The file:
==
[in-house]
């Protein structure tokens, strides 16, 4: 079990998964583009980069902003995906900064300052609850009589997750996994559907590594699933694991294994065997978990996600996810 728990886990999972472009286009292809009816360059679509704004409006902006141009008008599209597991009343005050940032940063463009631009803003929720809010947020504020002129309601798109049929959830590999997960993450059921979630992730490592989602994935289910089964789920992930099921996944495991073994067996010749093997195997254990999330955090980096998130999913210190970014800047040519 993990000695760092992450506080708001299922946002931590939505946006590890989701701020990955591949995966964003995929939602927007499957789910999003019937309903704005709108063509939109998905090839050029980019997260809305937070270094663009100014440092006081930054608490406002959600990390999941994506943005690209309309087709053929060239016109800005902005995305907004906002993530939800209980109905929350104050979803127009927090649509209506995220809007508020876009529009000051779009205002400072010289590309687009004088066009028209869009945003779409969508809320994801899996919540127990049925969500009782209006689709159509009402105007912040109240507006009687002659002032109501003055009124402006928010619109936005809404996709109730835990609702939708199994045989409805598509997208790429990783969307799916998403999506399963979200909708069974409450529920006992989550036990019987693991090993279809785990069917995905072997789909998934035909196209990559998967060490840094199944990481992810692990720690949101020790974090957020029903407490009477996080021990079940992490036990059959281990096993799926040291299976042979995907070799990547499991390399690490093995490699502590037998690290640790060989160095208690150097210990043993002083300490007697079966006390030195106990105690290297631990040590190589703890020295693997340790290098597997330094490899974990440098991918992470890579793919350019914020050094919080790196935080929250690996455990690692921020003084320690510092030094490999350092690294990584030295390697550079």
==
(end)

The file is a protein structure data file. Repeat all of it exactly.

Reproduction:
[in-house]
């Protein structure tokens, strides 16, 4: 079990998964583009980069902003995906900064300052609850009589997750996994559907590594699933694991294994065997978990996600996810 728990886990999972472009286009292809009816360059679509704004409006902006141009008008599209597991009343005050940032940063463009631009803003929720809010947020504020002129309601798109049929959830590999997960993450059921979630992730490592989602994935289910089964789920992930099921996944495991073994067996010749093997195997254990999330955090980096998130999913210190970014800047040519 993990000695760092992450506080708001299922946002931590939505946006590890989701701020990955591949995966964003995929939602927007499957789910999003019937309903704005709108063509939109998905090839050029980019997260809305937070270094663009100014440092006081930054608490406002959600990390999941994506943005690209309309087709053929060239016109800005902005995305907004906002993530939800209980109905929350104050979803127009927090649509209506995220809007508020876009529009000051779009205002400072010289590309687009004088066009028209869009945003779409969508809320994801899996919540127990049925969500009782209006689709159509009402105007912040109240507006009687002659002032109501003055009124402006928010619109936005809404996709109730835990609702939708199994045989409805598509997208790429990783969307799916998403999506399963979200909708069974409450529920006992989550036990019987693991090993279809785990069917995905072997789909998934035909196209990559998967060490840094199944990481992810692990720690949101020790974090957020029903407490009477996080021990079940992490036990059959281990096993799926040291299976042979995907070799990547499991390399690490093995490699502590037998690290640790060989160095208690150097210990043993002083300490007697079966006390030195106990105690290297631990040590190589703890020295693997340790290098597997330094490899974990440098991918992470890579793919350019914020050094919080790196935080929250690996455990690692921020003084320690510092030094490999350092690294990584030295390697550079």